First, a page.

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UK: Sex-trade children flown to region

Publish Date: 10 Nov 2005

Source: Yorkshire Post Today
By Paul Jeeves
Sex-trade children flown to region
Traders in misery try to avoid detection by switching to smaller airports
GLOBAL crime syndicates have begun to use Yorkshire airports to evade detection to bring child prostitutes into the country in their multi-billion pound trade in human misery.
The criminal gangs behind the smuggling rings, which stretch as far afield as Africa, the Far East and across Europe, have switched their focus to smaller airports as they attempt to escape the attention of the authorities.

Britain's largest airports have been exploited in the past, but immigration officials at Heathrow and Gatwick are becoming increasingly aware of the smuggling rackets and have introduced more stringent screening procedures to identify potential human traffickers.

Jane Dykins, head of the children's section at the Refugee Council, told the Yorkshire Post that the criminals behind human trafficking rings were continually honing their techniques to carry out the lucrative trade.

The problem was highlighted at a conference in York yesterday, and Miss Dykins said there was growing evidence that smuggling gangs had spread their operations into regional airports.
Yorkshire is a known base for traffickers and in March three illegal immigrants from Albania, Macedonia and Kosovo were jailed at Sheffield Crown Court for a total of 38 years for helping to smuggle a girl aged 15 into Britain before she was raped and forced into prostitution.

Last month two Eastern European men and a woman were also locked up at Sheffield Crown Court for a total of 48 years for their part in the trafficking and sexual exploitation of two Lithuanian teenagers.

It is understood children as young as 12 have been brought to Britain to work as under-age vice girls, and in at least one case a four-year-old became embroiled in a paedophile ring.

The children are often held in a vice-like grip of fear by the traffickers, who conduct a campaign of intimidation to ensure they do not approach the authorities.

Last year South Yorkshire, West Yorkshire and Humberside were among the first regional forces to receive £2.5m to tackle trafficking under a Government initiative to combat immigration crime, called Project Reflex.

South Yorkshire Deputy Chief Constable Grahame Maxwell, the Association of Chief Police Officers' lead on Project Reflex, said he was aware of several cases of traffickers using regional air-ports, including Newcastle.

He said: "Organised crime is a multi-headed beast – it is a serpent which changes its form all the time. If it can find a way to make money, then it will. Our tactics need to change to keep pace with the traffickers.

"Anything to do with the trafficking of children is a major concern for everyone. But the more information which we can obtain, then the easier it will be to combat it."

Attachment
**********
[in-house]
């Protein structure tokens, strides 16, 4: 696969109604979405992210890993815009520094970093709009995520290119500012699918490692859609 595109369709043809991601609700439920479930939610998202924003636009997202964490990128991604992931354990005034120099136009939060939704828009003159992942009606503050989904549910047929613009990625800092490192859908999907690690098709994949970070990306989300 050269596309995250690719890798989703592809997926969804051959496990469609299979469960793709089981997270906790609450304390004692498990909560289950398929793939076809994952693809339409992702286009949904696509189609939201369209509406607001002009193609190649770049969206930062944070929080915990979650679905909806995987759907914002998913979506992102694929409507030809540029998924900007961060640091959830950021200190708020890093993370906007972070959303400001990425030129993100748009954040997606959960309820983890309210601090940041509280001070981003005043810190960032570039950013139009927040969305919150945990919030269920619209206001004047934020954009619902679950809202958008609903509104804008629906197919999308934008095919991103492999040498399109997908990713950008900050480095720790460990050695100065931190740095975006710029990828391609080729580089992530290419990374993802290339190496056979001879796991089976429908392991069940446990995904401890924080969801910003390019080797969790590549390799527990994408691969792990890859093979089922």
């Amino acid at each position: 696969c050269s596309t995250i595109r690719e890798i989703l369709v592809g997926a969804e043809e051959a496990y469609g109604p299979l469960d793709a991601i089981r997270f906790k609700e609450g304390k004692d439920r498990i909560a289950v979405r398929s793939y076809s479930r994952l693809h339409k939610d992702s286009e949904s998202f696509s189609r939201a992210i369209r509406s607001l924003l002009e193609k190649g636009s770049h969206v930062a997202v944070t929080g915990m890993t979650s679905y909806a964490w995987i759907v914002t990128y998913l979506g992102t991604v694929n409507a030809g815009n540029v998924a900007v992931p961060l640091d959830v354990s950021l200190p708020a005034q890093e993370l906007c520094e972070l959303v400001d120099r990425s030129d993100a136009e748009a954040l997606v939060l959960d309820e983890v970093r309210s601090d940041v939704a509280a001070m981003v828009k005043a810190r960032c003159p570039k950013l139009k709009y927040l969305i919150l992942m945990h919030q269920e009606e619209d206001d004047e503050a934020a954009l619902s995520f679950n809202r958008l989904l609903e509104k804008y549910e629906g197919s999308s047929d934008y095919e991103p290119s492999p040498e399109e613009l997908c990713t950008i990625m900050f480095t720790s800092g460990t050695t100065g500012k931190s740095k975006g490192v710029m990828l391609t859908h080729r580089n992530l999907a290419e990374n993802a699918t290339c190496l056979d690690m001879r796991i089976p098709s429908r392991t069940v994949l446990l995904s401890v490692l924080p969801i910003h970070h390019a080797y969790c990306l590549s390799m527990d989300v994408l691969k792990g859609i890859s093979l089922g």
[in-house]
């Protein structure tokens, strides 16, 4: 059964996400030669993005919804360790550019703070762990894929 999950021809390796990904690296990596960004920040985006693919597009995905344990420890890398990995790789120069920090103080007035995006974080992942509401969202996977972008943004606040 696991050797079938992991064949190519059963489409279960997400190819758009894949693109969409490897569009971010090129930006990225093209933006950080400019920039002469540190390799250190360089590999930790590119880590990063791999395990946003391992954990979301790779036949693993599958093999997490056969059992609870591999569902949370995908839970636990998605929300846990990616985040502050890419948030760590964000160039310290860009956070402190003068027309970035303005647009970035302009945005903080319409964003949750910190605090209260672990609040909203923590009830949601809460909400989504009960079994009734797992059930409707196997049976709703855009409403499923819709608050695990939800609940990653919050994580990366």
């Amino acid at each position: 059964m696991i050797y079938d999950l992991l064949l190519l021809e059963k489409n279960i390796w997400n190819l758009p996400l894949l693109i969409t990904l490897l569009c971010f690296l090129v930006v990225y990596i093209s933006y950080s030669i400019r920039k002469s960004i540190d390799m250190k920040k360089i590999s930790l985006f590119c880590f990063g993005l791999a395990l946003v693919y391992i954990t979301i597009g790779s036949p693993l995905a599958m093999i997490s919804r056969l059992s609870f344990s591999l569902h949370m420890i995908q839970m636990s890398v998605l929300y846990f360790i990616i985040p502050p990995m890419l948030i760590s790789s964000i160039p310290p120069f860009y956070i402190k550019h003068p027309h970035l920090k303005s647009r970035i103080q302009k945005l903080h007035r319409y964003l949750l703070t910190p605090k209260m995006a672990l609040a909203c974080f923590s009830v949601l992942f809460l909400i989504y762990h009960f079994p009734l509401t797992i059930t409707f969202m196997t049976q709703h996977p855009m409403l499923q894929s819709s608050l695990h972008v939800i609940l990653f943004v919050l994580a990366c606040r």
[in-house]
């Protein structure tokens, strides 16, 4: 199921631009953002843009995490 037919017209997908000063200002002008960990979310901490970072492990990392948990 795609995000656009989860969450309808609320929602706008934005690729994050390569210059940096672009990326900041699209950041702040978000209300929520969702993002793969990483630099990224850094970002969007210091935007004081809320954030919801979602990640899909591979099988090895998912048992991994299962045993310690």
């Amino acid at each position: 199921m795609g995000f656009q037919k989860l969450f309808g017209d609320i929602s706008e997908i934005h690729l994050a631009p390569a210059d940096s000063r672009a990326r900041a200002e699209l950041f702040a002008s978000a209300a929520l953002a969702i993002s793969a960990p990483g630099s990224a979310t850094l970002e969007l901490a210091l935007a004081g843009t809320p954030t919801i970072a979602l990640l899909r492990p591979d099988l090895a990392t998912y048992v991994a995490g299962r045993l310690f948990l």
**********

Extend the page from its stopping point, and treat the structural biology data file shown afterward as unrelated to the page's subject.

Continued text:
Exact figures on how many women and children are trafficked to Britain have proved extremely difficult to collate.

But globally the United Nations has put a £3.6bn price tag on the crime, ranking it alongside the trade in guns and drugs, and the European Commission believes up to 500,000 people are trafficked into Europe each year.

Eastern European nations remain the main source, with budget airlines providing cheap fares. But Vietnamese and African children are among those being brought illicitly to British shores.

Young boys are also known to have been sold into prostitution, although they are often used in other criminal activity such as the drugs trade and credit card fraud.

Miss Dykins said: "There needs to be a more co-ordin-ated response but it is an ext-remely difficult area to en-sure we protect the victims and prosecute the traffickers.

"The people behind the trafficking move to other parts of the country as soon as they are detected. We are aware they are using reg-ional airports to bring people into the country because they have begun to be discovered at the big airports, like Heathrow and Gatwick.

"But we are not criticising anyone; it is an extremely difficult thing to monitor."

A national register for unaccompanied children is among proposals put forward by the Refugee Council to provide information when youngsters go missing.

The murky underworld of child prostitution has seen many victims vanish even when the authorities are aware that they are in Britain and at risk.

New legislation under the Sexual Offences Act of 2003 and the Asylum and Immigration Act of 2004 has seen tougher jail sentences introduced for trafficking.

A Home Office spokesman also said the Immigration Service is introducing regional intelligence units to monitor human trafficking.

But Lynne Chitty, an independent consultant and trainer in methods to prevent trafficking, maintained the situation had not improved significantly.

Mrs Chitty, who spoke at the conference, said: "It is about awareness and raising the issue, but people have to start to care about what happens to these children.

"There is often a lot of negative coverage about asylum seekers. But these are children first, and asylum seekers second. They need as much support and help as can be given."
Copyright © 2005 Johnston Press New Media.